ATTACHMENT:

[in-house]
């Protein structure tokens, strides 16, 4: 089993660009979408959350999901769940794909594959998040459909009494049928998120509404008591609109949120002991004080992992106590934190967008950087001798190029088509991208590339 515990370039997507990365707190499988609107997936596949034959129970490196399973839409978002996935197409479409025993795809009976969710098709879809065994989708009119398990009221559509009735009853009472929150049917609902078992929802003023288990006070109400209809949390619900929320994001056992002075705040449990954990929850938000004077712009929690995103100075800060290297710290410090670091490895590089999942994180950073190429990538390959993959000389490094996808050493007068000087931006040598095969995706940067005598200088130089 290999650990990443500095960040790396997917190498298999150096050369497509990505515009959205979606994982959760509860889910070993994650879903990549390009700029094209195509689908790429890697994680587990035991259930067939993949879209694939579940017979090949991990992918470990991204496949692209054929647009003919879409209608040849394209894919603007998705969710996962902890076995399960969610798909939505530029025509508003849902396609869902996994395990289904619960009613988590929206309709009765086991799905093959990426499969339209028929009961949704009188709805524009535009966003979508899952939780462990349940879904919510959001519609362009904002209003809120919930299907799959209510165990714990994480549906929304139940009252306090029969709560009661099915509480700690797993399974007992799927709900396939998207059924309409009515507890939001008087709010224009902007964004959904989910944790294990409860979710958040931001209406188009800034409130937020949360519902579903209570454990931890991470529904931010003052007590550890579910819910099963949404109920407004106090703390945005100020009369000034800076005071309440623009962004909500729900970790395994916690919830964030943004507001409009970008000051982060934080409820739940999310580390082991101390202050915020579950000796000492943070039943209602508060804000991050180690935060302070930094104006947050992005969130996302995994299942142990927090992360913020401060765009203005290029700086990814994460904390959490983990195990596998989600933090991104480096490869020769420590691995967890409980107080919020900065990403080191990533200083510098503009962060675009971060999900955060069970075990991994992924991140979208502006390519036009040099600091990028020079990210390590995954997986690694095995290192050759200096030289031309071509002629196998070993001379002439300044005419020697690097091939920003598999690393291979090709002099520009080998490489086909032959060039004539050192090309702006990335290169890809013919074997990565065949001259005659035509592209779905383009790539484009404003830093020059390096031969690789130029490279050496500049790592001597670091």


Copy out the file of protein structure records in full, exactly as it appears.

[in-house]
């Protein structure tokens, strides 16, 4: 089993660009979408959350999901769940794909594959998040459909009494049928998120509404008591609109949120002991004080992992106590934190967008950087001798190029088509991208590339 515990370039997507990365707190499988609107997936596949034959129970490196399973839409978002996935197409479409025993795809009976969710098709879809065994989708009119398990009221559509009735009853009472929150049917609902078992929802003023288990006070109400209809949390619900929320994001056992002075705040449990954990929850938000004077712009929690995103100075800060290297710290410090670091490895590089999942994180950073190429990538390959993959000389490094996808050493007068000087931006040598095969995706940067005598200088130089 290999650990990443500095960040790396997917190498298999150096050369497509990505515009959205979606994982959760509860889910070993994650879903990549390009700029094209195509689908790429890697994680587990035991259930067939993949879209694939579940017979090949991990992918470990991204496949692209054929647009003919879409209608040849394209894919603007998705969710996962902890076995399960969610798909939505530029025509508003849902396609869902996994395990289904619960009613988590929206309709009765086991799905093959990426499969339209028929009961949704009188709805524009535009966003979508899952939780462990349940879904919510959001519609362009904002209003809120919930299907799959209510165990714990994480549906929304139940009252306090029969709560009661099915509480700690797993399974007992799927709900396939998207059924309409009515507890939001008087709010224009902007964004959904989910944790294990409860979710958040931001209406188009800034409130937020949360519902579903209570454990931890991470529904931010003052007590550890579910819910099963949404109920407004106090703390945005100020009369000034800076005071309440623009962004909500729900970790395994916690919830964030943004507001409009970008000051982060934080409820739940999310580390082991101390202050915020579950000796000492943070039943209602508060804000991050180690935060302070930094104006947050992005969130996302995994299942142990927090992360913020401060765009203005290029700086990814994460904390959490983990195990596998989600933090991104480096490869020769420590691995967890409980107080919020900065990403080191990533200083510098503009962060675009971060999900955060069970075990991994992924991140979208502006390519036009040099600091990028020079990210390590995954997986690694095995290192050759200096030289031309071509002629196998070993001379002439300044005419020697690097091939920003598999690393291979090709002099520009080998490489086909032959060039004539050192090309702006990335290169890809013919074997990565065949001259005659035509592209779905383009790539484009404003830093020059390096031969690789130029490279050496500049790592001597670091």